Open Source Buddhism?

Open Mind Zendo at Burning Man

With the move top, I’m changed the name and byline of the blog. The name is now, obviously, “Open Buddha,” and my byline is “Open Source Buddhism” for it.

That begs the obvious question: What the hell is open source Buddhism?

For some people, it seems like sticking the head of a horse on a cow or some other horrid metaphor. “Open Source” as a term is generally applied to software. Specifically, it is applied to the software that is defined in such a way that its source code (the computer source of the eventual program) is available to anyone and that people interested in it can contribute to the source code, improving it. Popular examples of this are the Linux operating system, the Apache web server (that operates the majority of web sites), and Firefox (which I work on for a living). Open Source software has licenses that enshrine its openness by explicitly requiring this access to source code and allowing people to take the code and fork it, creating an alternate version, if they so desire.

This is the more specific version of what open source is when it comes to software. It also, especially today, has connotations of “crowdsourcing” and open contributions in general through the “open content” movement. Look to the example of Wikipedia for a non-software example of open source principles. (Of note, as well, is that the software that Wikipedia runs upon is also an open source wiki program.)

How does this apply to Buddhism? In one sense, not directly at all. Buddhism is both an individual and group endeavor, especially for Mahayana Buddhists. While there is the group aspect of the Sangha, of fellow Buddhists, much of Buddhism is focused through the work of the individual to the end of the enlightenment of that individual and, eventually, of all sentient beings. For those of us who meditate, at the end of all things, we are sitting with ourselves (or lack of self) on the cushion.

How it does apply is when it comes to philosophies, texts, techniques, or approaches to Buddhism. We live in a potential Golden Age (or perhaps a Silver Age) of Buddhism. While much of the world cares even less about spiritual matters than at any point in history, for those of us who practice, there has never before been a time where it was easily possible for every form of Buddhism to encounter each other. In Buddhist history, the transmission of Buddhism to new cultures or societies has often passed through a few key individuals who had been exposed to only specific traditions of practice, techniques, or texts. When Saicho and Kukai came back to Japan from China, they brought Buddhist texts and objects with them, along with what they had learned during their training in China, for example. The Chinese, in term, had received kind of a grab bag of Buddhism over the years as Buddhist missionaries with texts arrived from India. Much of these came without overall organization, which forced various great Buddhist figures to make sense of what came to them (often very creative and inspired sense!).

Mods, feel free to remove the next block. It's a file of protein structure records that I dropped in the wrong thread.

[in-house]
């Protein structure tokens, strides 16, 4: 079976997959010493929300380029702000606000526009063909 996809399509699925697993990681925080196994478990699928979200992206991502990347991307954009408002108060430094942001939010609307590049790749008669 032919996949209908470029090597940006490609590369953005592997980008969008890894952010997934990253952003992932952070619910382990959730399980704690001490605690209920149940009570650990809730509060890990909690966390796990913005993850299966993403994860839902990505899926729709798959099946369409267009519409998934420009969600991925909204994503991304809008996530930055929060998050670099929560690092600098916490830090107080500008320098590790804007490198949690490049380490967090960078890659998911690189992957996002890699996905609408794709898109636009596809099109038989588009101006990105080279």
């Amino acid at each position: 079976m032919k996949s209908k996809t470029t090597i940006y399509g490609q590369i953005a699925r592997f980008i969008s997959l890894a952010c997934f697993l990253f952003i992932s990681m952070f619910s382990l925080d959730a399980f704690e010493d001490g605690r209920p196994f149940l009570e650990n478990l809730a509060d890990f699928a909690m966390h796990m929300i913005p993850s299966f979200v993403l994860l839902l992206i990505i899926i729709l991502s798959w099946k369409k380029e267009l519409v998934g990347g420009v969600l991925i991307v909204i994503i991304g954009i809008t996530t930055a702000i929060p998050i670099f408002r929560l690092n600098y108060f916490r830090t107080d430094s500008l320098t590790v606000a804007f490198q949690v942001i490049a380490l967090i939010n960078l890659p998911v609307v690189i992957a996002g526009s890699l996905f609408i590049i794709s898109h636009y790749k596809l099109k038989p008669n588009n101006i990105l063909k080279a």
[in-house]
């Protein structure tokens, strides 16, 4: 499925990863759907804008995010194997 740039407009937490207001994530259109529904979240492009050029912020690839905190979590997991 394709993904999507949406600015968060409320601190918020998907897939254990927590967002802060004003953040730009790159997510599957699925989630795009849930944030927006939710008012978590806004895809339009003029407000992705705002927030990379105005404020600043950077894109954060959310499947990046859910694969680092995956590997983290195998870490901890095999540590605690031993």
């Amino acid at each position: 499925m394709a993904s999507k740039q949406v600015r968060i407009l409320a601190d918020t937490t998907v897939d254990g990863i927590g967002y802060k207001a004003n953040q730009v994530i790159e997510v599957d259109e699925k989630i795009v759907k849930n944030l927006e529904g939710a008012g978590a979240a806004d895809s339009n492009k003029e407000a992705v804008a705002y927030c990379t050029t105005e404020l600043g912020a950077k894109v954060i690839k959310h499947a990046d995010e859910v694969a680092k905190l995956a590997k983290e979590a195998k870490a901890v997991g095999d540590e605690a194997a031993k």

As we exist now, we can see what of these traditions survives to this day in China, Tibet, Korea, Japan, Thailand, Burma, and other nations. We can also see the preserved texts and stories of earlier traditions that are no longer practiced. Never before has it been possible (or even common) for a Pure Land Buddhist, a Chan practitioner, a Tibetan Lama, and a Theravadan monk to be in the same room together or to be directly exposed to the teachings of these disparate traditions that each claim to be Buddhism.

When I think of “Open Source Buddhism,” I think of the potential for Buddhism and the overall goal of freeing people from suffering that this exposure represents. To this we can add what philosophies and science that have developed in the last few centuries. There are Zen Buddhists out there experimenting with Theravadan Vipassana techniques focusing on the Jhana states. There are people, like Shinzen Young, who are Vipassana teachers but who were trained as Shingon priests in Japan’s own version of Tantric Buddhism. While we should be extremely cautious and not simply throw everything in a blender, we have an opportunity to look at the entire body of Buddhist teachings and schools, compare and contrast them with one another, and potentially come up with newer forms of Buddhism. This is not a weakness as long as it is done responsibly. This is the potential of Open Source Buddhism. Rather than being confined to the strictures of only a single school with its specifically favored sutras and techniques, we have a rich trove to draw upon. All that it takes is for us to do it and to share what we find, discussing what works, what doesn’t work, what no longer makes sense, and what really does make sense in our quest to reduce suffering and free all sentient beings.

What could be a more exciting endeavor for a Buddhist? While some may wish to follow a tradition and school in a strict manner, specifically as it has been handed down within that school, there is a place for a potentially wider (if more difficult) scope of study and practice. This is a possibly controversial stance but one that reflects an implicit reality that already exists. I know Vajrayana practitioners that engage in Theravadan practices (and vice versa). People go from school to school, teacher to teacher, not simply because they are dilettantes but because they are trying to understand their path and the possibilities. I believe that this exploration, when done thoughtfully and carefully, should be encouraged and communicated. As fellow travelers in the sangha, we can help each other along the way by sharing what we have learned with each other, regardless of the school of origin of the knowledge. I believe that this embodies the principles of openness of the open source world.